Working from home (WFH) because of Covid-19 has transformed the traditional working week. For many, the daily grind of commuting from Monday to Friday has been replaced with remote working.
The impact on office life has been highly visible and ubiquitous. Less obvious, but hugely significant in the long term, is the impact of WFH on the traditional weekend. Weekdays spent commuting tended to be followed by weekends relaxing at home and locally. WFH has instead meant that for some, ‘cabin fever’ is setting in by Friday evening and they want a change of scenery.
With WFH set to continue in some form even now a vaccine is being rolled out, the desire to get away at weekends will continue and even surge in popularity.
The desire to feel safe from Covid-19 is also likely to persist, given that the government has issued advice to “continue to take recommended precautions to avoid infection”, and is also emphasising the importance of good ventilation in reducing the spread of Covid-19.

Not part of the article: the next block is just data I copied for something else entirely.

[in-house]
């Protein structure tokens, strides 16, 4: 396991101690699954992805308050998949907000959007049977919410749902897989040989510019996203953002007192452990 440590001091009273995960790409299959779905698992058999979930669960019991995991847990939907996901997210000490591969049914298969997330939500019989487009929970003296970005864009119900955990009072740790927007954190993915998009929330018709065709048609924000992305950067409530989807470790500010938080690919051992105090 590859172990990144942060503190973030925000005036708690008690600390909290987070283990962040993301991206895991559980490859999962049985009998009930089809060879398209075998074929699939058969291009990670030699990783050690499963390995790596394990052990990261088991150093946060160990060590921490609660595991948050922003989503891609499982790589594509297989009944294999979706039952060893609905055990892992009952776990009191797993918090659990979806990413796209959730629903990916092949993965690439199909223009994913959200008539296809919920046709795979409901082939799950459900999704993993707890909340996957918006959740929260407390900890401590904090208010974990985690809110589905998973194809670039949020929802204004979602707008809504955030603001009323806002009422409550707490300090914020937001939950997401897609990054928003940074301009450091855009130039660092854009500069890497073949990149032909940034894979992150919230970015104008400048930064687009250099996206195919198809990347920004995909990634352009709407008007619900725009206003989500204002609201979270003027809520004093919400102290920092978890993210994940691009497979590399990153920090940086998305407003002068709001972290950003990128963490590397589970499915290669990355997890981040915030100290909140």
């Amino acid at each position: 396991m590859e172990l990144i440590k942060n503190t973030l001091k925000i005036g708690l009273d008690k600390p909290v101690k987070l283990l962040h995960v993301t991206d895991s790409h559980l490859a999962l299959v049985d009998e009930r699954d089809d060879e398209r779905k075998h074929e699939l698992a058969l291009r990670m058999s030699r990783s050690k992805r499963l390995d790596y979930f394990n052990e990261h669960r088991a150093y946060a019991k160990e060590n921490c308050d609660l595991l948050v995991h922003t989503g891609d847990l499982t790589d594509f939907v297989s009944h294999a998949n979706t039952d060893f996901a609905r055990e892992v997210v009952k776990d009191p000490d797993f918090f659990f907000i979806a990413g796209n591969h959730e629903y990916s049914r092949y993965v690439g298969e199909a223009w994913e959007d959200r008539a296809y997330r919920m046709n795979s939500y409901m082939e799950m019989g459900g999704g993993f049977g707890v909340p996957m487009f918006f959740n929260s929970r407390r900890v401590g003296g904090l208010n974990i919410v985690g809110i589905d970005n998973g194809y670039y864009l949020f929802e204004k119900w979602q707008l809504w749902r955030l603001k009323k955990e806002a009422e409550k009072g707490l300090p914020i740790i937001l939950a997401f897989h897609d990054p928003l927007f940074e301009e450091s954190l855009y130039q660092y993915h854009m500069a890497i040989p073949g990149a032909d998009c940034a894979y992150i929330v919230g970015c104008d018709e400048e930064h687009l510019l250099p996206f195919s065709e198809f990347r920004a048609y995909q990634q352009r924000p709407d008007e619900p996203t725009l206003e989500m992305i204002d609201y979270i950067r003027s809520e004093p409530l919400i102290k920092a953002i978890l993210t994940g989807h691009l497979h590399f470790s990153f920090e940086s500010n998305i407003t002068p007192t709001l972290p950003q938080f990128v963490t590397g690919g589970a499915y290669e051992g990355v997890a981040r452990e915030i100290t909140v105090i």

In this context, holiday parks are likely to become popular locations for weekend breaks, building on the strong trade the sector enjoyed in 2020, as much of its accommodation is socially distanced by design.
Investors and developers have noted this and the UK parks team at Colliers International has seen a three-fold increase in enquiries from potential purchasers.
We expect to see continued appetite from buyers, particularly those with an existing sector presence. Holiday parks offer the fundamentals of an asset-backed trading entity with the relative security of consistent pitch-fee income. This is alongside strong holiday home sales and a strong demand for domestic holidays.
The holiday parks sector has shaken off its Hi-de-Hi! image and benefitted from the trend for staycations in high-quality caravans and lodges, as well as more quirky accommodation such as yurts. Covid has reinforced that popularity and the WFH effect on weekends will lead more people to seek a quick getaway to places such as luxury lodges in idyllic rural settings.
Richard Moss is head of UK parks agency at Colliers